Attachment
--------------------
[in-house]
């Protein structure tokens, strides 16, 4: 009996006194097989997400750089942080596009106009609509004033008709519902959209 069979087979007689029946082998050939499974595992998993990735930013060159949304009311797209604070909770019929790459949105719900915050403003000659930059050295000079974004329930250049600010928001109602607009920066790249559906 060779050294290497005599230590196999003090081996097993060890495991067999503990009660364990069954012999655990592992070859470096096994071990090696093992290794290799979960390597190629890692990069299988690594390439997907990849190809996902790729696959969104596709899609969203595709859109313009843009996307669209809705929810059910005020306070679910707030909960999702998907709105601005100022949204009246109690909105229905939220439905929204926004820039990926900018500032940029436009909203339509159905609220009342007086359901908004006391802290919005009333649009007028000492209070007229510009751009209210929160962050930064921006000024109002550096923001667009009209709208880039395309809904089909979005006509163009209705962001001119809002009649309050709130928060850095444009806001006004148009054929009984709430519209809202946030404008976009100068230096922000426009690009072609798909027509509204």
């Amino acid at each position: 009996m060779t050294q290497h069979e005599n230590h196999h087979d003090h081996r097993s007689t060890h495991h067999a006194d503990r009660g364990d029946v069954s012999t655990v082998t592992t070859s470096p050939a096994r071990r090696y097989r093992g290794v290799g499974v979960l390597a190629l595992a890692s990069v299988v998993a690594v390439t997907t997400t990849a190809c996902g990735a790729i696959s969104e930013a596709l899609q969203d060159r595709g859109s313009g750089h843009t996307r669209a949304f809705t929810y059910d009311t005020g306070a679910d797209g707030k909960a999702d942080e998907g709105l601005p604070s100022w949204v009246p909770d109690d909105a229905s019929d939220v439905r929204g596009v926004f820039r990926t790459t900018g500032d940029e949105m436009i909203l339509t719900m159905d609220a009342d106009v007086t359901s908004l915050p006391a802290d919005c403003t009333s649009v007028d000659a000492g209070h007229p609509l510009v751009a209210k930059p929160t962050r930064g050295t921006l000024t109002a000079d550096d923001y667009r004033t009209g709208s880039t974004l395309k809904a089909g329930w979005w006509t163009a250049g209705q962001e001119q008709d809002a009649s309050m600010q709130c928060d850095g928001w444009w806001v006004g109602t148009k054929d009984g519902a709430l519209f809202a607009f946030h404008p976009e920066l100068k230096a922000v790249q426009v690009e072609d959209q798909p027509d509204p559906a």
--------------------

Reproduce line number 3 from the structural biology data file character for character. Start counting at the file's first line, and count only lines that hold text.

């Amino acid at each position: 009996m060779t050294q290497h069979e005599n230590h196999h087979d003090h081996r097993s007689t060890h495991h067999a006194d503990r009660g364990d029946v069954s012999t655990v082998t592992t070859s470096p050939a096994r071990r090696y097989r093992g290794v290799g499974v979960l390597a190629l595992a890692s990069v299988v998993a690594v390439t997907t997400t990849a190809c996902g990735a790729i696959s969104e930013a596709l899609q969203d060159r595709g859109s313009g750089h843009t996307r669209a949304f809705t929810y059910d009311t005020g306070a679910d797209g707030k909960a999702d942080e998907g709105l601005p604070s100022w949204v009246p909770d109690d909105a229905s019929d939220v439905r929204g596009v926004f820039r990926t790459t900018g500032d940029e949105m436009i909203l339509t719900m159905d609220a009342d106009v007086t359901s908004l915050p006391a802290d919005c403003t009333s649009v007028d000659a000492g209070h007229p609509l510009v751009a209210k930059p929160t962050r930064g050295t921006l000024t109002a000079d550096d923001y667009r004033t009209g709208s880039t974004l395309k809904a089909g329930w979005w006509t163009a250049g209705q962001e001119q008709d809002a009649s309050m600010q709130c928060d850095g928001w444009w806001v006004g109602t148009k054929d009984g519902a709430l519209f809202a607009f946030h404008p976009e920066l100068k230096a922000v790249q426009v690009e072609d959209q798909p027509d509204p559906a």